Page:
“Bavarian Summer “ by Emil Rau

We have seen the Odinist methods of paying tribute to the dead through the Helfaring, but one more duty is placed upon the living in paying tribute to the dead. This is figuring out how to honor them after they have moved on and become revered ancestors. There are three ways that this can be done: through prayer/sumbel, through raising memorials, and through devotions. Each of these is a valid and fully attested way of remembering loved ones who have died, while all three can and should be utilized in memorium.

Prayer/Sumbel: Our people have prayed to their ancestors since the earliest times. In fact, Odin and his family are prayed to because they are our most ancient sires and thus represent the pinnacle of ancestor worship in Odinic tradition. Prayers to relatives were likely less formal than those addressed to the divine, since the former require poetic language and song (Galdur) to address them, while the latter would simply continue the conversations held in this life. At the sumbel, when the Minnihorn (also called Odinshorn, since he is the God of the Dead) is raised, this is the time to pray to them, declare your love for them, speak of their deeds, etc. Drink in their honor, libate to them, whatever you like—this round of the sumbel is devoted to the one you wish to remember, and how you do so is up to you.

Memorials: Odin tells us that "memorial stones seldom stand by the road, unless raised by kinsman to kinsman" (TAE LXXX.77). It is my belief that runestones were much more than simple stones to mark the deeds of dead relatives for passersby to see. Think about it—in a culture where cremation was common, and adventure was a mainstay, often there could be no place to honor the dead. If their ashes were cast into the sea, or they were interred in some foreign land, how could they be linked back to their homeland for worship or respects? Even if they had a grave or mound in the vicinity, it would not always be practical for the living to journey there. The answer to these dilemmas would have been runestones, which were not only memorials using runes to commemorate the dead, but were also shrines for honoring them. This makes sense considering the ancient necessity to have objects as central focal points for religious devotion. In any case, we can raise runestones or other memorials in remembrance of those we love who have moved on.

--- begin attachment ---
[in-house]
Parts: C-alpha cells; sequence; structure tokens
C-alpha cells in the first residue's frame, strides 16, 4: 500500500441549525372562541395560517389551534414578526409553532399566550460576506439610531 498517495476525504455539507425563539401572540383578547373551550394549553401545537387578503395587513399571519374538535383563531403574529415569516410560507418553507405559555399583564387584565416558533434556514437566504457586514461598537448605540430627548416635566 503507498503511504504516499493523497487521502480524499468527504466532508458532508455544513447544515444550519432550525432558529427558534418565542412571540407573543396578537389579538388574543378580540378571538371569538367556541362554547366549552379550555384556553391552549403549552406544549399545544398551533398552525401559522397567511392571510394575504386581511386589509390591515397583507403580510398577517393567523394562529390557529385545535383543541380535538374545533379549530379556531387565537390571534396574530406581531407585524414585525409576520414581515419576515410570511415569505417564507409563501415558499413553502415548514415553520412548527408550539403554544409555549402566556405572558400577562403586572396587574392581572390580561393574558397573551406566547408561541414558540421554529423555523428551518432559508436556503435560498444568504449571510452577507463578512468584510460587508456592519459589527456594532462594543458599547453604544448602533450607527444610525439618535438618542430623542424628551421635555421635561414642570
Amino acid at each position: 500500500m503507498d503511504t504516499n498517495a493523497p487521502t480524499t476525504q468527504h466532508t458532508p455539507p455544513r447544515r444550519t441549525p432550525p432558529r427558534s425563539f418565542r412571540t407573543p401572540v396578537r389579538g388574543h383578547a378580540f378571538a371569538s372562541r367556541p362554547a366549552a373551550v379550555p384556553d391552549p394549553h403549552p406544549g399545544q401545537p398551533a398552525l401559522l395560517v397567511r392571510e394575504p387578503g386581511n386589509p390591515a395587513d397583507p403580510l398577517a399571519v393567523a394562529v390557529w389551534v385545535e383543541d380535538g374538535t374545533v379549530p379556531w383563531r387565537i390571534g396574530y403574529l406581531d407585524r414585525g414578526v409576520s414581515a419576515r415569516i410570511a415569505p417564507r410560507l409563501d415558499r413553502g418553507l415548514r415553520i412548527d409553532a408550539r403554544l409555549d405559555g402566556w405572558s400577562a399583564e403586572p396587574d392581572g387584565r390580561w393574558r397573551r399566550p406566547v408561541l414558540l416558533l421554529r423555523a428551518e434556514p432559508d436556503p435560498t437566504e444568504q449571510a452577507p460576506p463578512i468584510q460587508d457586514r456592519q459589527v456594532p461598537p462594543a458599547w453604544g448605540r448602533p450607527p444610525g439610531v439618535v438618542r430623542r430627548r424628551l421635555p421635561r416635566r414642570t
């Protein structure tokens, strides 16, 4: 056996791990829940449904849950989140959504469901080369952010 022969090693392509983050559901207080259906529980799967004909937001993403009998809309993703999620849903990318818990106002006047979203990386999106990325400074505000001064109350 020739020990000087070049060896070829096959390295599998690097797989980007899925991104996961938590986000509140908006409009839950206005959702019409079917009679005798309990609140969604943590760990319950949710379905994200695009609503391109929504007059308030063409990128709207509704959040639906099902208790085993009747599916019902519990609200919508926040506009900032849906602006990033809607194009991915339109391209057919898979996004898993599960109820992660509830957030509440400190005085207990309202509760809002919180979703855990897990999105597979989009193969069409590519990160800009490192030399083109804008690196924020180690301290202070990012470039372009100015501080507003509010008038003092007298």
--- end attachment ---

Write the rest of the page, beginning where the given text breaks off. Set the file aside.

Devotions: A devotion is the performance of an action set aside for a specific sacred or religious purpose, in this case honoring the dead. Our ancestors exacted blood-revenge in some cases, founding our very ideas of justice, and of crime and punishment. One king swore not to cut his hair until he regained all of his father's lands, while others would undertake quests, name their children after the deceased, etc. all as devotions to the dead. One tradition that we can reconstruct is the use of the öndvegissúlur ("high-seat pillars) and the reginnaglar ("nails of the Powers [Gods]"). Utilizing the Eyrbyggja Saga, Glælognskvida, and Lappish traditions, we can see that poles were erected in which the people would drive nails using a whetstone, likely as a means of personal prayer and devotion. The pole is said to have an image of Thor carved into it, and the whetstone reminds us of the battle Thor fought with Hrungnir when the God had a piece of the Etins hone lodged into his head and thus comes the taboo that one cannot throw a whetstone across the floor, lest it hurt the defender of Midgard and God over our folk.
As long as we remember them, the dead never die; not in our hearts at least. I still have dreams of my Dad every now and then, and I always wake up feeling like something good has happened, and that he still watches over us. Your family is in your blood and in your memories, which can never be taken from you. Let the remembrance of the dead heal the wounds of sorrow, for this is why we drink from the Minnihorn. It mimics the potation offered to the deceased by Odin himself, which wipes away all past afflictions and sorrows. Let our love for them do the same for us here in Midgard as we honor them.
Death is the ultimate rite of passage, and as such is a necessary part of life. We must be prepared to take care of the dead and honor them in a way that truly befits them, while at the same time not fearing our own mortality. Leikn is a child of Chaos, who at the same time works for the order in the service of Urd. How can this be? Because death must happen. The old must be destroyed to make way for the new. This age must end so the next one can begin, and so continues the cycle of life. We will die, we must die, but this is only one stage of existence, allowing us to venture forth to other worlds and other lives so that we can continue our advancement. Our ancestors saw traveling to the realm of the dead as the greatest of adventures, and indeed it will be for those who partake in it. Nature always moves forward, even in decay, so we must move forward with it. This is an undeniable fact of reality.

One Response

  1. Howdy just wanted to ɡive you a quick heads up. The worԁs in your article ѕeem to be running
    off the scгеen in Ie. I’m not sure if this is a format isѕue or somеthіng to do with browser compatibility Ƅut I figured I’d post to ⅼet you know.
    The layout looҝ great though! Hope yⲟu gеt the problem fixed
    soon. Ϲheers